Welcome to the shambolic, testosterone exuding, over-dramatic world of The Brute Chorus. Like a bull in the china shop, the four-piece come stomping in uninvited but a few minutes in and their presence becomes welcome. Full of so much youthful energy that its almost contagious, this, their debut album, plays and distorts a plethora of musical directions and styles of lo-fi, Indie, Pop and Folk, to name but a few of those recognisable.
Recorded, rather ambitiously for a debut, at The Roundhouse’s FreeDM studios, the album maintains all the best points of a live show, without the annoying attention-grabbing girl standing behind you screaming to hear herself fill the silence, rather than to show support. The atmosphere is catching and leaves the listener wishing they were at the live show and anticipating when they might well be.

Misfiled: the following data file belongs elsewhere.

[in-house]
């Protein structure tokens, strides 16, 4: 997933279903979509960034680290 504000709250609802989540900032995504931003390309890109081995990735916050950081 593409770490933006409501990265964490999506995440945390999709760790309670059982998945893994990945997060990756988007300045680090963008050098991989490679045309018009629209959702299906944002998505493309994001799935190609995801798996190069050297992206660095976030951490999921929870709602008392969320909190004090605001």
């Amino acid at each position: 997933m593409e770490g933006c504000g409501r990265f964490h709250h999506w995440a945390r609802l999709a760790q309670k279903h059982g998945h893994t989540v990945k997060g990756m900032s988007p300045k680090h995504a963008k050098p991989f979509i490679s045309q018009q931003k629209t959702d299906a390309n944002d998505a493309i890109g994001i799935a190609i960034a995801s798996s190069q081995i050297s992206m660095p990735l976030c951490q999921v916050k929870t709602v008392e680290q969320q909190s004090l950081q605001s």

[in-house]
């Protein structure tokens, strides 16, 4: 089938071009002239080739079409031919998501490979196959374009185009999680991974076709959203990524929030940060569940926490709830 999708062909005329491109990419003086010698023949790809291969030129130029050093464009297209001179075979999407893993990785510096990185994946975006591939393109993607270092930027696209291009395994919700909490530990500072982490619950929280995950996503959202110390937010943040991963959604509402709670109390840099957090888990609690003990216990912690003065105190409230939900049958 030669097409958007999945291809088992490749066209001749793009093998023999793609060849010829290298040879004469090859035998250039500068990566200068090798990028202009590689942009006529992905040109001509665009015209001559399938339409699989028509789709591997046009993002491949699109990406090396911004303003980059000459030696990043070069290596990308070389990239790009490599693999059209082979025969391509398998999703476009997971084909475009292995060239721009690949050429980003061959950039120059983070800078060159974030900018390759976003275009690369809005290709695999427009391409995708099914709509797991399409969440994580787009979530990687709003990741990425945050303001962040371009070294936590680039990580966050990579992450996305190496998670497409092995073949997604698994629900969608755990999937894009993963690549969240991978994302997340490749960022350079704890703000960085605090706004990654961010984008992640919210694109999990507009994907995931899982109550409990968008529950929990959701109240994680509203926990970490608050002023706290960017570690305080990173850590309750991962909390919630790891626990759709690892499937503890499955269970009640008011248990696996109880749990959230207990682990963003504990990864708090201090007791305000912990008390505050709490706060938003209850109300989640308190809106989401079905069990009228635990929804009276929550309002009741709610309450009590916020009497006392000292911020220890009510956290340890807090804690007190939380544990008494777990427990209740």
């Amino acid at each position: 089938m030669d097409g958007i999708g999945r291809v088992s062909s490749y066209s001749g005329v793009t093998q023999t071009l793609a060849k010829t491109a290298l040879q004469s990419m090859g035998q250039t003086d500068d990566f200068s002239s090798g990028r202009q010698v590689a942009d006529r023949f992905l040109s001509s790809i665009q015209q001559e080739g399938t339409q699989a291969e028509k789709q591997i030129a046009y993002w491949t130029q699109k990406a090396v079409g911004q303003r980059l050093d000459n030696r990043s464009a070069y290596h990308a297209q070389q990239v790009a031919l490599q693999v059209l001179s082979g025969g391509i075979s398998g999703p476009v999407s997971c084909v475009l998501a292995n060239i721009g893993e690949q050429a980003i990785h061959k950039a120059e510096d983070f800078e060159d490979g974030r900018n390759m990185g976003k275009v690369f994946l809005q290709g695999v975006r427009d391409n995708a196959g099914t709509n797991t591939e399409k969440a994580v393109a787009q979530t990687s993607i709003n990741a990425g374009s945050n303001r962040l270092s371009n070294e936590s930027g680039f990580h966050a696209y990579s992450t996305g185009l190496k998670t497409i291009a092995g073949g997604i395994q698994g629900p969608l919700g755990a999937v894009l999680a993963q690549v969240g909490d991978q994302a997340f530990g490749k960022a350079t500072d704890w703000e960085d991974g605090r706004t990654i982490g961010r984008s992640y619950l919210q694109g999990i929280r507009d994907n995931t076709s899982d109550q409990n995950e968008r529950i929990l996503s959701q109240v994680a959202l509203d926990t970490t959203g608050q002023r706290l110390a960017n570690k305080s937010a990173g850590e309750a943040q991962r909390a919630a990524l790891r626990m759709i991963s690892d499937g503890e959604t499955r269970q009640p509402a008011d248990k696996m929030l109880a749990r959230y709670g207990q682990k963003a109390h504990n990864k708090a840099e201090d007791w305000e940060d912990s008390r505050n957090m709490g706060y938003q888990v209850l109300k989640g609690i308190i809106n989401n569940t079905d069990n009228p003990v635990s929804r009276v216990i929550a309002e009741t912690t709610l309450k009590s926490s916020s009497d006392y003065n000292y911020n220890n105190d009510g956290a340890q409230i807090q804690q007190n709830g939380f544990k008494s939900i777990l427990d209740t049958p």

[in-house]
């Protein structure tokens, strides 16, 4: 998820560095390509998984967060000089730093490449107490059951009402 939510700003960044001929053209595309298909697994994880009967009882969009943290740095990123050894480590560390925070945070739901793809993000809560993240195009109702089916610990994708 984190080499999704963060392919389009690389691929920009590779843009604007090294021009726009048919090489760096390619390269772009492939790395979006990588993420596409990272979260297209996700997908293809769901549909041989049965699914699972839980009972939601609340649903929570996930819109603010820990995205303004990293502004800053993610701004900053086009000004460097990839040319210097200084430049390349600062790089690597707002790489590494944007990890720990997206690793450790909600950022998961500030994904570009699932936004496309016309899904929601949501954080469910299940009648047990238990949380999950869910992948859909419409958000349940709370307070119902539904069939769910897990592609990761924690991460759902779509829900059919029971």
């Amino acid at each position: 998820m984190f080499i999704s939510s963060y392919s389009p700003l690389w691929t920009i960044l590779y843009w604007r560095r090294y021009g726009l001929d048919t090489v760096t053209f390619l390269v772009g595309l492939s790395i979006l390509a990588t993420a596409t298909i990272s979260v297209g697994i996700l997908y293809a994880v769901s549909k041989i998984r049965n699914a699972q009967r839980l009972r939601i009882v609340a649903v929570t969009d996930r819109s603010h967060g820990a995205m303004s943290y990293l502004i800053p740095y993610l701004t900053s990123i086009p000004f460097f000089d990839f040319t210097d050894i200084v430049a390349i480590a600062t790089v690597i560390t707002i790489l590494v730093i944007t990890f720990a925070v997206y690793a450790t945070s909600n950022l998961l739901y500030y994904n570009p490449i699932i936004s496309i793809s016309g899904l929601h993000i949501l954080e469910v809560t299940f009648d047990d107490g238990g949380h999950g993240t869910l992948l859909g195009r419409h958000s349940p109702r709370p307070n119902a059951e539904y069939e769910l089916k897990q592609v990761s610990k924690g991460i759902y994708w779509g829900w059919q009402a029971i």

Musically, it album smacks of the newest work of The Rumble Strips with all the chaos and shambles kept mildly under raps by the binding strings of retro 60s chords. There are hints of Franz Ferdinand style theatrics and early Matt Pritchard vocals but in a way that seems wholly organic and does not in anyway undermine the far-from-mainstream sounding tracks. Think of it as Pritchard meets Kapranos’ badly behaved younger brother, who, rather than follow in his model brother’s footsteps, has turned to legal highs and Marlborough Lights.
The Brute Chorus show has arrived and be warned, once they barge into your unsuspecting little world, you’ll have trouble getting them to leave.